Complete Mole with Coexisting Fetus (CMCF)
Phyllis C. Huettner
Washington University Medical Center
St. Louis, MO
The patient was a 30 year old G4P0120 white woman who was referred to the Fetal Maternal
Medicine Clinic at 13 weeks gestation for an abnormal ultrasound. Past obstetrical history included
delivery of a preterm infant at 21 weeks in 2003 and spontaneous abortions at 8 and 10 weeks in 2004 and
2005, respectively. This pregnancy was conceived on Clomid. She experienced spotting in the first
trimester. An ultrasound at 8 weeks showed a 6x6x4 cm hematoma adjacent to the placenta. Weekly
ultrasound showed persistence of the mass or clot, size unchanged. At 12 weeks, multiple small cysts
developed within the mass. Serum hCG levels were elevated at about three times normal for gestational
age. The patient had a history of chronic hypertension that was well controlled on Aldomet and
Labetalol. No hyperemesis was reported. Thyroid studies were normal.
Ultrasound at our institution at 13 weeks showed a normal fetus. A large amount of cystic
tissue filled the fundus. The ovaries were enlarged and cystic. Because of the abnormal ultrasound
findings, the patient was offered termination which was declined. Karyotyping was recommended but was
At 19 weeks gestation cervical shortening was noted. Given the past history of delivery
at 21 weeks, a cerclage was placed. At 24 weeks, intrauterine growth restriction (< 10th
percentile) was noted. Umbilical artery Doppler showed intermittently absent diastolic flow and a
notched umbilical artery indicating increased placental resistance. The placental mass was essentially
unchanged. The patient was hospitalized and placed on bed rest. At 25 weeks the patient requested
karyotyping which was normal 46 XX. Over the next few weeks, the amniotic fluid index progressively
decreased. At 28 weeks gestation the baby stopped growing. A Cesarean section was performed. The
infant was a normal 530 gram female with Apgar scores of 4 at one minute and 9 at five minutes.
Case 1 - Figure 1 - Gross photograph of the fused twin placenta with normal parenchyma on the left and molar tissue on the right
Case 1 - Figure 2 - Close up of the pale, molar tissue with large, fluid-filled molar villi
Case 1 - Figure 3 - Extensively necrotic, fluid-filled molar villi
Case 1 - Figure 7 - Higher power of trophoblast hyperplasia with extensive necrosis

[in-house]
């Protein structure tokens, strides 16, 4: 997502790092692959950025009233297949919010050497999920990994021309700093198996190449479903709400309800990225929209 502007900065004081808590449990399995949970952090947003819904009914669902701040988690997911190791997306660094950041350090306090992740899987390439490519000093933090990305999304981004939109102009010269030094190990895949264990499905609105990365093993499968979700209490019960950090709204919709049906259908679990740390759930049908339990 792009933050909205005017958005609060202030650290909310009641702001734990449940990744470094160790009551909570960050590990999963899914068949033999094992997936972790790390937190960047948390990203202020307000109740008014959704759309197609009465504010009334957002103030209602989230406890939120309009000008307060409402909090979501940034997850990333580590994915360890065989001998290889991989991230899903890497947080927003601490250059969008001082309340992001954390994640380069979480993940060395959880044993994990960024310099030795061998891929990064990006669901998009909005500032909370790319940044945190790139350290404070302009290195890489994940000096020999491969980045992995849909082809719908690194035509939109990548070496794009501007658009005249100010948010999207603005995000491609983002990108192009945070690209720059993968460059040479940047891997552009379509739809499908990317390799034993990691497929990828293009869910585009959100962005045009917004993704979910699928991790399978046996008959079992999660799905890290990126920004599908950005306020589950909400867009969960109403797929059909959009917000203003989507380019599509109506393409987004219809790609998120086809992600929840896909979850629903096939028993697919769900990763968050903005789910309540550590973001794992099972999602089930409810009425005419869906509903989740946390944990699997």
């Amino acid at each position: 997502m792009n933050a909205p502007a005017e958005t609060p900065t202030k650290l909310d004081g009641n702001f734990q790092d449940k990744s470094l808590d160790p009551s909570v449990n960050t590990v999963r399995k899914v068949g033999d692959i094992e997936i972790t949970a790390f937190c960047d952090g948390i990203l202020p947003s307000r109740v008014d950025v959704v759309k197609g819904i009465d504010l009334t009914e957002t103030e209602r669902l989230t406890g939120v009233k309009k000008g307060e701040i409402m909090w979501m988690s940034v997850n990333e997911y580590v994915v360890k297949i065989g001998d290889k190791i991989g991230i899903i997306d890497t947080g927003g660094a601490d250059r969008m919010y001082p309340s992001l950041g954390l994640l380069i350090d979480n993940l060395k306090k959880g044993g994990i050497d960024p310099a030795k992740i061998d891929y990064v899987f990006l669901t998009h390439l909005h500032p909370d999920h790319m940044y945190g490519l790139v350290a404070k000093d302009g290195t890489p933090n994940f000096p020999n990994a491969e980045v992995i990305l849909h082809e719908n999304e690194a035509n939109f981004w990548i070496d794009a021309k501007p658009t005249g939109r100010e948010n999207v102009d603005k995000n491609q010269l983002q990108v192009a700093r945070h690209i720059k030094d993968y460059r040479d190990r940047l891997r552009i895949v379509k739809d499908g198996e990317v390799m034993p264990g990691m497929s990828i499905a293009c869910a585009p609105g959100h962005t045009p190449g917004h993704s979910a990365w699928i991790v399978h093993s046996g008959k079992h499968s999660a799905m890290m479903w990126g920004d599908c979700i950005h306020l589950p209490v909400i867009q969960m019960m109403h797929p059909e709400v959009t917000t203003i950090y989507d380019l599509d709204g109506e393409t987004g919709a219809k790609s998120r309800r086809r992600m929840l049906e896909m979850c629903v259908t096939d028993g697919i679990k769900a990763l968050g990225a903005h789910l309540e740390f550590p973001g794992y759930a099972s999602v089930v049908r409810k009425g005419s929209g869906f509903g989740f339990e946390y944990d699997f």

Case 1 - Figure 8 - Non-molar villi with accelerated villous maturation for gestational age
Case 1 - Figure 9 - Accelerated villous maturation with small, long villi and increased syncytiotrophoblastic knots
The placental disc weighed 105 grams and measured 8 x 7 x 2 cm. A shiny blue-gray fetal
plate had surrounding fetal membranes and a centrally inserted umbilical cord with normal branching
vasculature. The underlying parenchyma was brown and spongy without focal abnormalities. Attached to a
portion of the fetal membranes was a 5 x 3 cm area of pale vesicular tissue with individual vesicles
measuring up to 7 mm. Detached fragments of vesicular tissue were also present.
The pale, hydropic tissue was largely necrotic but, where viable, showed markedly enlarged
villi with central cavitation and, in focal areas, exuberant, circumferential trophoblast hyperplasia.
Some of the villi had irregular outlines and occasional trophoblast inclusions were identified. The
villi underlying normal fetal plate showed accelerated maturation for 28 weeks gestation characterized by
small, narrow chorionic villi with few, very small caliber capillary vessels and increased syncytial
knots. The fetal membranes and umbilical cord were normal.
There are several diagnostic possibilities when confronted with a fetus and enlarged,
possibly molar villi in the placenta. Standard morphology, immunohistochemistry, cytogenetics and more
advanced molecular techniques can help sort out these possibilities. This is an important exercise since
the treatment, follow up, and prognosis vary considerably among the diagnostic possibilities.